Wednesday, November 3, 2010

Food for Thought and other Words Wednesday

Marion Nestle will be the subject of today’s Food for Thought and other Words Wednesday. If you have been reading my blog for a while you know that I am following Marion Nestle's adage to eat less, move more, eat plenty of fruits and vegetables and go easy on the junk food as part of my journey to better health. Well, there is much more that I would like to share with you about her work.

Dr. Nestle's research examines scientific, economic, and social influences on food choice. She is the author of three prize-winning books: Food Politics: How the Food Industry Influences Nutrition and Health (2002; revised edition, 2007), Safe Food: Bacteria, Biotechnology, and Bioterrorism (2003), and What to Eat (2006). Recently she was a featured speaker at the Nobel Conference. Her talk is interesting and compelling. Excellent web based technology brings together both her deliver of the talk and the actual slides which make for a highly engaging and easy to understand talk for a general audience, including all of you. One of my favorite illuminations is when she discusses the research of her former student who found that "larger portions have more calories!"

Dr. Nestle is committed to raising the “dietary literacy” of the general public, an advocacy that gets her noticed. Dr. Nestle opposes marketing commercials targeted at children for foods of minimal nutritional value (aka: junk foods) from children’s television programs and schools. She views “tax and price policies” on items such as soft drinks, candy, chewing gum, and snack foods (Food Politics, p. 370) as options that would clearly “influence buying decision and can thus be manipulated to improve dietary intake.” Fellow health and nutrition experts are not exempt from Nestle’s scrutiny especially as noted in Food Politics where she questions the objectivity and perceived independence of nutritionists and other health experts when they enter into partnerships and alliances with food companies (p. 371). Such positions place her squarely in the center of controversy around food, nutrition and food policy, and often. It is her commitment to raising dietary literacy and her healthy skeptism regarding food and food policy that made her a clear choice for the slate of this Nobel Conference on making food good.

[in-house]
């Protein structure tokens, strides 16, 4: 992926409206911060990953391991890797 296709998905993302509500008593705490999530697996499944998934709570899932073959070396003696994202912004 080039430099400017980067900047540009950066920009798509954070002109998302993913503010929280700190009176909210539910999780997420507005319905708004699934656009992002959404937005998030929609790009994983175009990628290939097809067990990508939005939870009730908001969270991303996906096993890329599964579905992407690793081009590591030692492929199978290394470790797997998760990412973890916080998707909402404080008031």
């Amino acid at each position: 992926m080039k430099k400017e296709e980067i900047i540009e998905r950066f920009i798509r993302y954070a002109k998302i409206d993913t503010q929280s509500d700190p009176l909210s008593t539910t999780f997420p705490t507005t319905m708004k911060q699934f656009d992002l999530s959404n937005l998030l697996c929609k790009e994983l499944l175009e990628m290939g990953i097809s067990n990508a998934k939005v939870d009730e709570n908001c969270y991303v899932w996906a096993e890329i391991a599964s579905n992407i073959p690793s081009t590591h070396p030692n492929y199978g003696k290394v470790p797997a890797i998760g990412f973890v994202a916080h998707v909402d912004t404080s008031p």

And something that many people do not know: Marion is an avid gardener even in New York City. Her NYC apartment balcony is rimmed in potted vegetables that she waters with a drip irrigation system. At the time of the Conference, she was still picking tomatoes from her own plants. How is that for eating local??

Yes, that is yours truly (me) with her! I was her faculty host for the Conference. Believe me it was an incredible experience. Finally, Dr. Nestle is someone who talks the talk and walks the walk, too. When asked by me if she lives by her adage: eat less, move more, eat plenty of fruits and vegetables and go easy on the junk food? Her reply was: “Absolutely. Nothing could be easier.” I hope you will enjoy listening to her talk.

TTFN and stay strong in your journey to better health! Michele


  1. How incredible for you!! I'm so glad you had this opportunity! Very special :-)

  2. Since the first time you mentioned Dr. Nestle, I have thought it ironic that her last name is one so often associated with unhealthy food items! Bet she gets ribbed about that constantly!

    Thanks for the info. I'll listen to her talk.

  3. How awesome that you got to attend -
    and get a pic!
    You are beaming here!

  4. That must have been fantastic to be at and thanks for the information!

  5. Hey Michele, were so lucky to see her in person and get a photo. That's cool.
    I love her thoughs about the move more, eat less, no junk...very good idea.
    Thanks for stopping by. I loved seeing my blog on your list of inspiring.
    Take care and God Bless!!